ExpandSSE2:               17.281 seconds  // my current SSE2 answer
ExpandSSE2Unroll:         17.152 seconds  // my current SSE2 answer with loop unrolling
``````

In the test results above you'll see I included the askers code, three lookup table implementations including the small lookup table implementation proposed in Dmitry's answer. AShelly's solution is included too, as well as a version with an optimization I made (an operation can be eliminated). I included my original SSE4 implementation, as well as a superior SSE2 version I made later (now reflected as the answer), as well as unrolled versions of both since they were the fastest here and I wanted to see how much unrolling sped them up. I also included an SSE4 implementation of AShelly's answer.

So far I have to declare myself the winner. But the source is below, so anyone can test it out on their platform, and include their own solution into the testing to see if they've made a solution that's even faster.

``````#define DATA_SIZE_IN  ((unsigned)(1024 * 1024 * 128))
#define DATA_SIZE_OUT ((unsigned)(2 * DATA_SIZE_IN))
#define RERUN_COUNT   500
#include <cstdlib>
#include <ctime>
#include <iostream>
#include <utility>
#include <emmintrin.h> // SSE2
#include <tmmintrin.h> // SSSE3
#include <smmintrin.h> // SSE4

void ExpandOrig(unsigned char const *in, unsigned char const *past, unsigned char *out) {
unsigned u, v;
do {
u  = *(unsigned const*)in;
v  = u >> 16;
u &= 0x0000FFFF;

// do computation
u  =   (u & 0x00FF) << 4
| (u & 0x000F)
| (u & 0x0FF0) << 8
| (u & 0xFF00) << 12
| (u & 0xF000) << 16;
v  =   (v & 0x00FF) << 4
| (v & 0x000F)
| (v & 0x0FF0) << 8
| (v & 0xFF00) << 12
| (v & 0xF000) << 16;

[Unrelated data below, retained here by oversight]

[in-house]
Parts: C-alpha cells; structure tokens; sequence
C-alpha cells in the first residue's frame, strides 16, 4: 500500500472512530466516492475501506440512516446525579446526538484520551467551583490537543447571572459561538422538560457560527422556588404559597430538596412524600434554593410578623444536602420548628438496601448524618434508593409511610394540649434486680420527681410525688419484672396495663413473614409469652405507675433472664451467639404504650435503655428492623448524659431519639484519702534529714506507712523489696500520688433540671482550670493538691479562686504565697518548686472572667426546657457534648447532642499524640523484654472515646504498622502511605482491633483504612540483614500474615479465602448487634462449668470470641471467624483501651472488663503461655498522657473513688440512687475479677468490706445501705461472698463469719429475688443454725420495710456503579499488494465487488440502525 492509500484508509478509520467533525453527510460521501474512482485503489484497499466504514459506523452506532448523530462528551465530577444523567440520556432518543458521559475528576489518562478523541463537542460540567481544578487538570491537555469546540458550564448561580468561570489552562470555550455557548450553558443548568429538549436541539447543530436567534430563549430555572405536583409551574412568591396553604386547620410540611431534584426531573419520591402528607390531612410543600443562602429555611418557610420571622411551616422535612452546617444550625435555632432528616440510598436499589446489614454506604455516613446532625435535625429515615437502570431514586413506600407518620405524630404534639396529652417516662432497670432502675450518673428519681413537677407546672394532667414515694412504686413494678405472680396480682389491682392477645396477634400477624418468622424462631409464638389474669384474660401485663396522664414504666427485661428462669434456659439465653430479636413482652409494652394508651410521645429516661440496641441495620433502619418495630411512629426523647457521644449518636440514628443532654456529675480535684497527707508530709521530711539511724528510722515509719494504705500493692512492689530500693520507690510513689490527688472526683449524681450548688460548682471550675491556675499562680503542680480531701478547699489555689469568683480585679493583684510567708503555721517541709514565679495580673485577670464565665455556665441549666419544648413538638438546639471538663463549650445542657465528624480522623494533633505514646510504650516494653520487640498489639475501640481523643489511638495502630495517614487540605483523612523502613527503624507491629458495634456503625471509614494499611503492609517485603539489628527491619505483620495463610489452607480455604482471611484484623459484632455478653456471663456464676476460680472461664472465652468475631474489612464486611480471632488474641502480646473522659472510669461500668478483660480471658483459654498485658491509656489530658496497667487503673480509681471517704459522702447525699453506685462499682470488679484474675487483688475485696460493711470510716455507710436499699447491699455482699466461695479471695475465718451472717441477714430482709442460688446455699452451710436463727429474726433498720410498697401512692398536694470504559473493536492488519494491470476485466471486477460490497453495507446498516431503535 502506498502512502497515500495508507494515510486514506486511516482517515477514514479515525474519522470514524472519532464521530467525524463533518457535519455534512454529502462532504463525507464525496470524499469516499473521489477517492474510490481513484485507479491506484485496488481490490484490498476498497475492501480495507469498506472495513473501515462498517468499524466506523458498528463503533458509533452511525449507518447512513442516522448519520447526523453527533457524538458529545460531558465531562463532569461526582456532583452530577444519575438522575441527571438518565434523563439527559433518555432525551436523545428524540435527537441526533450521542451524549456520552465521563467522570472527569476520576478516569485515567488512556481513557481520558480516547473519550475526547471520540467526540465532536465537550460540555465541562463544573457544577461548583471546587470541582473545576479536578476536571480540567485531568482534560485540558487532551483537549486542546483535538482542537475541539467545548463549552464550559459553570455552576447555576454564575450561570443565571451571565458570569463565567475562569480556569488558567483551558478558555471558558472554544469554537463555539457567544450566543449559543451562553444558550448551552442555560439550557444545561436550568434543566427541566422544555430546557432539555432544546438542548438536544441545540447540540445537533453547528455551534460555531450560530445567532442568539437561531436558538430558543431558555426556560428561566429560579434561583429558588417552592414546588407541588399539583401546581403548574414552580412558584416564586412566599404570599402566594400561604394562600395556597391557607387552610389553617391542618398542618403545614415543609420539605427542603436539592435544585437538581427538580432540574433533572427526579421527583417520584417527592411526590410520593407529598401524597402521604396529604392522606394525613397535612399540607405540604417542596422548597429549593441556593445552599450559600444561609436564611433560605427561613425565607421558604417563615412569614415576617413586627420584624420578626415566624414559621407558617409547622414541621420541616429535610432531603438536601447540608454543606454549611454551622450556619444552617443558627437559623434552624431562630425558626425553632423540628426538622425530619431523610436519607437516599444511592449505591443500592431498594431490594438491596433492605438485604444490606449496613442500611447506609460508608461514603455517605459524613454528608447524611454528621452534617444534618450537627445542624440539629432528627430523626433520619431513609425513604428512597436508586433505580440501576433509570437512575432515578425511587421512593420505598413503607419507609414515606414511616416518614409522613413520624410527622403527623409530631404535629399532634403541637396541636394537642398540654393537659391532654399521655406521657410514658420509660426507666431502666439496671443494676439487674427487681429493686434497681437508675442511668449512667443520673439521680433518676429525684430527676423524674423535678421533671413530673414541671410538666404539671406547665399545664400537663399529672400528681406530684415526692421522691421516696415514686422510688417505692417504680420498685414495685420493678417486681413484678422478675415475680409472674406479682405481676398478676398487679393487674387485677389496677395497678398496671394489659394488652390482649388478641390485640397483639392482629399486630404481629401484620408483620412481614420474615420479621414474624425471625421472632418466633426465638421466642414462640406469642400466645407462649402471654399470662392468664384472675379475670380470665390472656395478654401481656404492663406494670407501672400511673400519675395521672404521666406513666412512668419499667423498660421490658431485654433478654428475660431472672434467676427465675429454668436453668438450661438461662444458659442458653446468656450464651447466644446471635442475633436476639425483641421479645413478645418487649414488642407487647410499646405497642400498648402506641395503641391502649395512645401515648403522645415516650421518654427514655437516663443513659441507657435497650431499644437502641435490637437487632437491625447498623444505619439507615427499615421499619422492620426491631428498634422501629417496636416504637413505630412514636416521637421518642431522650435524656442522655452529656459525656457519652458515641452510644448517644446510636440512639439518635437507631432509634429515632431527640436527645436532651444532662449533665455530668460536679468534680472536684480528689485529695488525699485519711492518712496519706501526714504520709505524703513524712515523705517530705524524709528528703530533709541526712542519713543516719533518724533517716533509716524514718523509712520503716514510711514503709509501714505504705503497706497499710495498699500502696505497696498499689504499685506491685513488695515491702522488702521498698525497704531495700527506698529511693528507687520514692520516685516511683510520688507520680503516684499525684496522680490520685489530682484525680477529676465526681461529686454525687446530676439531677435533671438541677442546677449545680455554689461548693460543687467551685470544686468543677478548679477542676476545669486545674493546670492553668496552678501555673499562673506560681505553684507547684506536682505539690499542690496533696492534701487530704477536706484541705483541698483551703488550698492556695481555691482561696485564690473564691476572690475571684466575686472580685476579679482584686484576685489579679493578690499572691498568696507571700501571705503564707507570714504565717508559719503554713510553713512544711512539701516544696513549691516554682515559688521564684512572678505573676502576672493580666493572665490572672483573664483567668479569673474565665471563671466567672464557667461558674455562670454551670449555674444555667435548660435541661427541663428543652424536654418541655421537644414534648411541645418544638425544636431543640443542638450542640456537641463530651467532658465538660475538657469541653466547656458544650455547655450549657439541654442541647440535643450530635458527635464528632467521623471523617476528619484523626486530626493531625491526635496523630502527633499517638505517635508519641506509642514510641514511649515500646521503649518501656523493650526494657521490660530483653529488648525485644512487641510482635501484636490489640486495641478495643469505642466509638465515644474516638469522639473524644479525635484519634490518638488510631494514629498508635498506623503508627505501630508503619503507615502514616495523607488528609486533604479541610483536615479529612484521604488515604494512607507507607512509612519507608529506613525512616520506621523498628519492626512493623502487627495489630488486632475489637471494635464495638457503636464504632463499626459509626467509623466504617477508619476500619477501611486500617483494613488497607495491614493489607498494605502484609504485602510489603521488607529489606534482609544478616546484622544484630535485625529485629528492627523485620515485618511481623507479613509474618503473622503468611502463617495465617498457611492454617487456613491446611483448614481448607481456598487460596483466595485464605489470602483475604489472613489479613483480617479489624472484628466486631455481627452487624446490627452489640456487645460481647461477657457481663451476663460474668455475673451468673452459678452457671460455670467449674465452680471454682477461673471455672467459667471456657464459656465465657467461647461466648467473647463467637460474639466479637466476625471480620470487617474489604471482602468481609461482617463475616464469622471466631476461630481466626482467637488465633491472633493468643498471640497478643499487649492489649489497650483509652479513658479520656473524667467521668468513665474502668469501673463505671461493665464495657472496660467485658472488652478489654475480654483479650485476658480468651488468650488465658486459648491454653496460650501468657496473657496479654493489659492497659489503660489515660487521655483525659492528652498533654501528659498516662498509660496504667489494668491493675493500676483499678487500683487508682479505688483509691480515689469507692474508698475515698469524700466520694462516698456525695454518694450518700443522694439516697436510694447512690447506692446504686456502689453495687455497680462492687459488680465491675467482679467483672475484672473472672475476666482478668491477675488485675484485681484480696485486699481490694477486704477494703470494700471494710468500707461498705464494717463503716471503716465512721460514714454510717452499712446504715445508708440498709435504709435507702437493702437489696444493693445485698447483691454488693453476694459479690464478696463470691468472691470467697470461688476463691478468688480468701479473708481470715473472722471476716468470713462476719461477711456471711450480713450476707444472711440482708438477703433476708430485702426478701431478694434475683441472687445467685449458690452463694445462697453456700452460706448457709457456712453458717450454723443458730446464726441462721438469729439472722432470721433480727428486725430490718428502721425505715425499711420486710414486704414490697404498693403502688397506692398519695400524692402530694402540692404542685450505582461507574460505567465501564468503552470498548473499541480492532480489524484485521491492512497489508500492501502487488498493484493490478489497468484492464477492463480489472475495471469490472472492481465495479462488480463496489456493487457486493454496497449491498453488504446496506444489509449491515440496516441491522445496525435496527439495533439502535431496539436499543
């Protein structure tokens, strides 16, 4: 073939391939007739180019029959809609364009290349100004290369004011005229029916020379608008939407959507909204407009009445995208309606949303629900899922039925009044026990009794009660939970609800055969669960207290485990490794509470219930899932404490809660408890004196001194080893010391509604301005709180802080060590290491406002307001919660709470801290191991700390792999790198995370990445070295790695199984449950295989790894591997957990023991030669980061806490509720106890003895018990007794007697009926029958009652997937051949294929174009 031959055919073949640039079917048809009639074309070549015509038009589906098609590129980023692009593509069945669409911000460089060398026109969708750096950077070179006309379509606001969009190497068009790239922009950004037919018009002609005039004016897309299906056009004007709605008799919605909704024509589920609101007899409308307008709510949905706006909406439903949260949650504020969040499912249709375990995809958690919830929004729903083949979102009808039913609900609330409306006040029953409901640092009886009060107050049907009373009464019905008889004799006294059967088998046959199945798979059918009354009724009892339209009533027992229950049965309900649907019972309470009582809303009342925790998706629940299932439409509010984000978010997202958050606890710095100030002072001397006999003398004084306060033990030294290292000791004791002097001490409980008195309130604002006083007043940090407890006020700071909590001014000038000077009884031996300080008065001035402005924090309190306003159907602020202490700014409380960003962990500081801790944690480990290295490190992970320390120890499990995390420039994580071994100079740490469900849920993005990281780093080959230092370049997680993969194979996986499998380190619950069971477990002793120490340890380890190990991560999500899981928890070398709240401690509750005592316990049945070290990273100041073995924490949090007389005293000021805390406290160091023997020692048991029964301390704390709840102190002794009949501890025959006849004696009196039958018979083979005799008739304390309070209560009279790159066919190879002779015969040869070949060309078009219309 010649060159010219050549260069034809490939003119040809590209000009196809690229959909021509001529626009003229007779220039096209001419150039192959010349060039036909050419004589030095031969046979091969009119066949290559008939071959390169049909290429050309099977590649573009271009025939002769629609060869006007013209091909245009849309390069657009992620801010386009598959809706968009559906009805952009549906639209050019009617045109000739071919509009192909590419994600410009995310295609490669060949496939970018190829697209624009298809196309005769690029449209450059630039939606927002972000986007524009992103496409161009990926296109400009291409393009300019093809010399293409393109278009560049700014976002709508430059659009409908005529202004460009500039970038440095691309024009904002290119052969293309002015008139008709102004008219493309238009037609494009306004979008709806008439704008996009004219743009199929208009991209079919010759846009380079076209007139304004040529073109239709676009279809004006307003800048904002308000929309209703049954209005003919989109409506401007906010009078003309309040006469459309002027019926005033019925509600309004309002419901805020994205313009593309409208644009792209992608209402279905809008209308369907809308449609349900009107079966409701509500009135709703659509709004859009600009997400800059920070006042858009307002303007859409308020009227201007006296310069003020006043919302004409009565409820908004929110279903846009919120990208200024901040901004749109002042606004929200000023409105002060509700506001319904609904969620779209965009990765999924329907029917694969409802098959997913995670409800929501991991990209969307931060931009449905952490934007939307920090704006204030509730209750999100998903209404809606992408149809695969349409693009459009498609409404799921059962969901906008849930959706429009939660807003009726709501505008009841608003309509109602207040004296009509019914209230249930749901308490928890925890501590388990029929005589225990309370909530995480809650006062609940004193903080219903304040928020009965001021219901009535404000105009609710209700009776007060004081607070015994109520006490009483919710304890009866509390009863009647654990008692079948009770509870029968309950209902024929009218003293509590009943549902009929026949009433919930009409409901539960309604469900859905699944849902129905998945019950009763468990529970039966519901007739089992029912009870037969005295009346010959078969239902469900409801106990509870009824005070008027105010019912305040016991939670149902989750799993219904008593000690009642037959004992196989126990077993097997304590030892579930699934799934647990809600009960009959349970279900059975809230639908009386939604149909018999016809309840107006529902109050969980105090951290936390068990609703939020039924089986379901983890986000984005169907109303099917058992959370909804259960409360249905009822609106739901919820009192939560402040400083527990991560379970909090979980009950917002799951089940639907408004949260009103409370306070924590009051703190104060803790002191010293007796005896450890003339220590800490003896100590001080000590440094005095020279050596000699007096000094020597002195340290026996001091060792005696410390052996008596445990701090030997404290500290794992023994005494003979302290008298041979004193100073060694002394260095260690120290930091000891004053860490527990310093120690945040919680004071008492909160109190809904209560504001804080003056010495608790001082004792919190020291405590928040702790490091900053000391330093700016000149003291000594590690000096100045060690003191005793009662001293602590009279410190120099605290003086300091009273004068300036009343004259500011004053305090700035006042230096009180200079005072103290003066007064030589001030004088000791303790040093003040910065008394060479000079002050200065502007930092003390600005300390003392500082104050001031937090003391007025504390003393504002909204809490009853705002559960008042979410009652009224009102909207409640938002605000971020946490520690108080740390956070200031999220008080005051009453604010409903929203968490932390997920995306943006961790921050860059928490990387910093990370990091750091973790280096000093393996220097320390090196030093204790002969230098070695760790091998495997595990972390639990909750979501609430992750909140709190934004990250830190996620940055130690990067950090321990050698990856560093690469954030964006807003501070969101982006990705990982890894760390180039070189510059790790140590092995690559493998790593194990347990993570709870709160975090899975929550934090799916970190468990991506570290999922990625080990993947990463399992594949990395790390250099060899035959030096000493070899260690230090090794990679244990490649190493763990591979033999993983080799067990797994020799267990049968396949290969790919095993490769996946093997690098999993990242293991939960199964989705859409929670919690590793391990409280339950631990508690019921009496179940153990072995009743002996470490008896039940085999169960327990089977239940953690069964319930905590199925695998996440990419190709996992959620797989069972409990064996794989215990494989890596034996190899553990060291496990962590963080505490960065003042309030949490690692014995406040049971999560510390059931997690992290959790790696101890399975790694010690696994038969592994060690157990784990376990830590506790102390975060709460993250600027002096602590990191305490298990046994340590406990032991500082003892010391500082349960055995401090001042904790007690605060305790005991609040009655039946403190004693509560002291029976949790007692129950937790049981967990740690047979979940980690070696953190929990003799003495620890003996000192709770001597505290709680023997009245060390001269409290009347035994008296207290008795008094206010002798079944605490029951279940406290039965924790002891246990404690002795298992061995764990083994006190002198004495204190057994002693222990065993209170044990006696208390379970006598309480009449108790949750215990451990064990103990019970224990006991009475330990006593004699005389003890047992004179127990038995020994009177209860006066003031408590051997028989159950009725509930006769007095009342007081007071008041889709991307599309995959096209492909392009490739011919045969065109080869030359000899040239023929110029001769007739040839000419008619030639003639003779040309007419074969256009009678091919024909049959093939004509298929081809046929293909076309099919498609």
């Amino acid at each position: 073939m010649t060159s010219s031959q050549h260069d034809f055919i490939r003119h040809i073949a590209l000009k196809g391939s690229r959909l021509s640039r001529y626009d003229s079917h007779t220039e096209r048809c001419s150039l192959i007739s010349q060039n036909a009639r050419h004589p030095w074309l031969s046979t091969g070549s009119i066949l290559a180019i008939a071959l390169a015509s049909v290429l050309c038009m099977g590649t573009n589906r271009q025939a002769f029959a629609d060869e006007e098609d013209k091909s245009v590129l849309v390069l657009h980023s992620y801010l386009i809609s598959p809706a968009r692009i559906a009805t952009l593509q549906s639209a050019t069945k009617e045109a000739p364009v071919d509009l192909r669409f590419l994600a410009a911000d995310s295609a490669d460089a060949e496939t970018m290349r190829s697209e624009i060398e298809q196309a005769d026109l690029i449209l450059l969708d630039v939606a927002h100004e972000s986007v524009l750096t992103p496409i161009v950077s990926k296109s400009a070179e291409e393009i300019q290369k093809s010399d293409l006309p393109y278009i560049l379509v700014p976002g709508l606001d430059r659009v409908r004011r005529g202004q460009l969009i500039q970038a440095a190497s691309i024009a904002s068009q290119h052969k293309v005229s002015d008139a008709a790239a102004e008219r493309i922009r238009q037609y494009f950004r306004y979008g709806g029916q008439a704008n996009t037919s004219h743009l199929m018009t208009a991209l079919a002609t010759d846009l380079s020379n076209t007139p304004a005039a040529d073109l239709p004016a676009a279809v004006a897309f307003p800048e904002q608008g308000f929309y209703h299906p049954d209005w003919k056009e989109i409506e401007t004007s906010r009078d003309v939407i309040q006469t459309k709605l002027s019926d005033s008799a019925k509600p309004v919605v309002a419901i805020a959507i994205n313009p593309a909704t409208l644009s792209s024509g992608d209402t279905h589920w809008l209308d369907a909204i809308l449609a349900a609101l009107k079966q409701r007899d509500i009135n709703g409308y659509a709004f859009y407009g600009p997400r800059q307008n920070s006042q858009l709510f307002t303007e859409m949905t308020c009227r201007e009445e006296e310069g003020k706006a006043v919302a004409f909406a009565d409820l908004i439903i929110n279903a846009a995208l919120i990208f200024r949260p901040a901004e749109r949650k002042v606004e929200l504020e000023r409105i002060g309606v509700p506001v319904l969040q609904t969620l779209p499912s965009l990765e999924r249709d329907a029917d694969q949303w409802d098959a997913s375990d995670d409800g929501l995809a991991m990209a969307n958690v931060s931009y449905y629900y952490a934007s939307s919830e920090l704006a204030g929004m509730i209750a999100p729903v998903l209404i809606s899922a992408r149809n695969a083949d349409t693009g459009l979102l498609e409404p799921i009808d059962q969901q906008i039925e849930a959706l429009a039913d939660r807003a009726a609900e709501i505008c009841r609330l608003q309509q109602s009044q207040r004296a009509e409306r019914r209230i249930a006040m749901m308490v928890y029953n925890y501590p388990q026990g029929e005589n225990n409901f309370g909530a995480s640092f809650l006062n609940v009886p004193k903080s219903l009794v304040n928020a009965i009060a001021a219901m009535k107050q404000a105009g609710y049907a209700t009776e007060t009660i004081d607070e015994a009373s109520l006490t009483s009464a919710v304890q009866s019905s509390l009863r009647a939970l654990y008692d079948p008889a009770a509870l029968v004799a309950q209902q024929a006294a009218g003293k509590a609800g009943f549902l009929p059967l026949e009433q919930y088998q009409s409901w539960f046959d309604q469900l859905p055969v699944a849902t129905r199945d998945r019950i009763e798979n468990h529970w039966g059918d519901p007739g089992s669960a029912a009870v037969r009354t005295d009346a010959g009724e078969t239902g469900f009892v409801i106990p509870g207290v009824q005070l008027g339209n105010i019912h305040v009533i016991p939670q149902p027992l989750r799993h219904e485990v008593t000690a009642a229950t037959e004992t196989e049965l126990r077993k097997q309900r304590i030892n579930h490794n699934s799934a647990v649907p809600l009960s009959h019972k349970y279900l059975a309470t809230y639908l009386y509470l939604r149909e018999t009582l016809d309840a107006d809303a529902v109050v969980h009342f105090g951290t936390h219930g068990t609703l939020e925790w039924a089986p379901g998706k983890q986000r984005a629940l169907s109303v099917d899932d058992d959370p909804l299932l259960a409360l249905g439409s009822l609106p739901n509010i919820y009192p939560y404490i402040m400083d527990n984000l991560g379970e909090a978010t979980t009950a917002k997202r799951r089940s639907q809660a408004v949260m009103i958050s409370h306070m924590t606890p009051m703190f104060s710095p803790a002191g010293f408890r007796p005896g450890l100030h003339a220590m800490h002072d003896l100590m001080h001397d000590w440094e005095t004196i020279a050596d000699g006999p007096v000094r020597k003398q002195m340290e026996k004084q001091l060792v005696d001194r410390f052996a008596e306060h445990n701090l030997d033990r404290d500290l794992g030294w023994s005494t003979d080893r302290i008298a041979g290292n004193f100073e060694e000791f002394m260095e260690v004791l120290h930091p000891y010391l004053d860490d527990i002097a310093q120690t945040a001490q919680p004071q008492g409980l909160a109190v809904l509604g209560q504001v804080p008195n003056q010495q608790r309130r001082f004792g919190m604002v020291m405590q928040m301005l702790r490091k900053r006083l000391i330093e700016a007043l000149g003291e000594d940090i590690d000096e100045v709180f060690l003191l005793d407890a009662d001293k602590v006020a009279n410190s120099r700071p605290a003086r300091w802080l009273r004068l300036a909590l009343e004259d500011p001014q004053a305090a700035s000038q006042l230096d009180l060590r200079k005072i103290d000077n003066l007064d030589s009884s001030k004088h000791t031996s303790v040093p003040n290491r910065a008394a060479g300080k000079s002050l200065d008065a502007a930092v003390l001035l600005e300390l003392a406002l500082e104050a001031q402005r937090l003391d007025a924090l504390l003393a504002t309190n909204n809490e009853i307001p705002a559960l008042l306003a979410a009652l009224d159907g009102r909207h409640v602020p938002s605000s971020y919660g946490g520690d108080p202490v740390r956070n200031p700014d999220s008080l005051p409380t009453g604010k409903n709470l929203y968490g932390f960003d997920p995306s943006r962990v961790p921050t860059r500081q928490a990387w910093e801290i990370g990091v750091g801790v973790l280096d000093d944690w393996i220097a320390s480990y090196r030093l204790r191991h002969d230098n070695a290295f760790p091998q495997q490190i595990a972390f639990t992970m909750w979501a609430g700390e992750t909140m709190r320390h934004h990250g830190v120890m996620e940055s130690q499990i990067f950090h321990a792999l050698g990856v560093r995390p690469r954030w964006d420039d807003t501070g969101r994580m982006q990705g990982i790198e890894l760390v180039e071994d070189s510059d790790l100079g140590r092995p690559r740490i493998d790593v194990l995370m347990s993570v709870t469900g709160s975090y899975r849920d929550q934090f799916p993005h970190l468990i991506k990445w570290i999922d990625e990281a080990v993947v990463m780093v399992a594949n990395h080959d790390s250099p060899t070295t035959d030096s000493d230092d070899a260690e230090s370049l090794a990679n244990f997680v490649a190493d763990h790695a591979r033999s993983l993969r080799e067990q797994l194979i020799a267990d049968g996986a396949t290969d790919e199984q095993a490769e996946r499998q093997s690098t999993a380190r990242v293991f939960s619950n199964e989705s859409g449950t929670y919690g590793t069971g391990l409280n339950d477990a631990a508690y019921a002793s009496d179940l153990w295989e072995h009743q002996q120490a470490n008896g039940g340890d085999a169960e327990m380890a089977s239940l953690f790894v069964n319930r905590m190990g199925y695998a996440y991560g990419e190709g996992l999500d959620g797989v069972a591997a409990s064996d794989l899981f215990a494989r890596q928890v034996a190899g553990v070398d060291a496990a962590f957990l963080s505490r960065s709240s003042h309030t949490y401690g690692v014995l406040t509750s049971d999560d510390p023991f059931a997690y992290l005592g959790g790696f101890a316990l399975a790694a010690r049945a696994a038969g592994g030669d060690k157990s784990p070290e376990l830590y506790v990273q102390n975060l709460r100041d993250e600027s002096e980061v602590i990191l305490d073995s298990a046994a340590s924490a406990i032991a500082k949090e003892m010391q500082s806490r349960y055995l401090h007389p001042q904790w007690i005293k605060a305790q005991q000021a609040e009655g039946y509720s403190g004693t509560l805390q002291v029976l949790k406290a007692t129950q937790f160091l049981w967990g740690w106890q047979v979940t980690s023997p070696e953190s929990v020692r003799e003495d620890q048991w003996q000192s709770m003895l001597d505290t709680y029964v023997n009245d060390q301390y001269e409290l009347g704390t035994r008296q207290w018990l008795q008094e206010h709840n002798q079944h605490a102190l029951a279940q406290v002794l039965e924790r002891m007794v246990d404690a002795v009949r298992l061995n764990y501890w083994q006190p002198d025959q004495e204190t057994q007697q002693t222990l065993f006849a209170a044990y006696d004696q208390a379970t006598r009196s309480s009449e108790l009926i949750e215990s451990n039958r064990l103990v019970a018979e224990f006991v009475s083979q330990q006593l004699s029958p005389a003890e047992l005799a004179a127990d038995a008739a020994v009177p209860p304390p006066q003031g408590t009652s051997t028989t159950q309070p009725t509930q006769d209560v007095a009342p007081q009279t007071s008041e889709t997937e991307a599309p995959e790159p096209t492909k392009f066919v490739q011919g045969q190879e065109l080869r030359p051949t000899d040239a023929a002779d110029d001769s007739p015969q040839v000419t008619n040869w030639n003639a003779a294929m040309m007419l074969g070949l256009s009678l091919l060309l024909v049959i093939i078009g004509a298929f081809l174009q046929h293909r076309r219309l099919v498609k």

// store data
*(unsigned*)(out)      = u;
*(unsigned*)(out + 4)  = v;
in                    += 4;
out                   += 8;
} while (in != past);
}

unsigned LutLo[256],
LutHi[256];
void MakeLutLo(void) {
for (unsigned i = 0, x; i < 256; ++i) {
x        = i;
x        = ((x & 0xF0) << 4) | (x & 0x0F);
x       |= (x << 4);
LutLo[i] = x;
}
}
void MakeLutHi(void) {
for (unsigned i = 0, x; i < 256; ++i) {
x        = i;
x        = ((x & 0xF0) << 20) | ((x & 0x0F) << 16);
x       |= (x << 4);
LutHi[i] = x;
}
}

void ExpandLookupSmall(unsigned char const *in, unsigned char const *past, unsigned char *out) {
unsigned u, v;
do {
u  = *(unsigned const*)in;
v  = u >> 16;
u &= 0x0000FFFF;

// do computation
u = LutHi[u >> 8] | LutLo[u & 0xFF];
v = LutHi[v >> 8] | LutLo[v & 0xFF];

// store data
*(unsigned*)(out)      = u;
*(unsigned*)(out + 4)  = v;
in                    += 4;
out                   += 8;
} while (in != past);
}

void ExpandLookupSmallOneLUT(unsigned char const *in, unsigned char const *past, unsigned char *out) {
unsigned u, v;
do {
u = *(unsigned const*)in;
v = u >> 16;
u &= 0x0000FFFF;

// do computation
u = ((LutLo[u >> 8] << 16) | LutLo[u & 0xFF]);
v = ((LutLo[v >> 8] << 16) | LutLo[v & 0xFF]);

// store data
*(unsigned*)(out) = u;
*(unsigned*)(out + 4) = v;
in  += 4;
out += 8;
} while (in != past);
}

unsigned LutLarge[256 * 256];
void MakeLutLarge(void) {
for (unsigned i = 0; i < (256 * 256); ++i)
LutLarge[i] = LutHi[i >> 8] | LutLo[i & 0xFF];
}

void ExpandLookupLarge(unsigned char const *in, unsigned char const *past, unsigned char *out) {
unsigned u, v;
do {
u  = *(unsigned const*)in;
v  = u >> 16;
u &= 0x0000FFFF;

// do computation
u = LutLarge[u];
v = LutLarge[v];

// store data
*(unsigned*)(out)      = u;
*(unsigned*)(out + 4)  = v;
in                    += 4;
out                   += 8;
} while (in != past);
}

void ExpandAShelly(unsigned char const *in, unsigned char const *past, unsigned char *out) {
unsigned u, v, w, x;
do {
u  = *(unsigned const*)in;
v  = u >> 16;
u &= 0x0000FFFF;

// do computation
w  = (((u & 0xF0F) * 0x101) & 0xF000F) + (((u & 0xF0F0) * 0x1010) & 0xF000F00);
x  = (((v & 0xF0F) * 0x101) & 0xF000F) + (((v & 0xF0F0) * 0x1010) & 0xF000F00);
w += w * 0x10;
x += x * 0x10;

// store data
*(unsigned*)(out)      = w;
*(unsigned*)(out + 4)  = x;
in                    += 4;
out                   += 8;
} while (in != past);
}

void ExpandAShellyMulOp(unsigned char const *in, unsigned char const *past, unsigned char *out) {
unsigned u, v;
do {
u = *(unsigned const*)in;
v = u >> 16;
u &= 0x0000FFFF;

// do computation
u = ((((u & 0xF0F) * 0x101) & 0xF000F) + (((u & 0xF0F0) * 0x1010) & 0xF000F00)) * 0x11;
v = ((((v & 0xF0F) * 0x101) & 0xF000F) + (((v & 0xF0F0) * 0x1010) & 0xF000F00)) * 0x11;

// store data
*(unsigned*)(out) = u;
*(unsigned*)(out + 4) = v;
in += 4;
out += 8;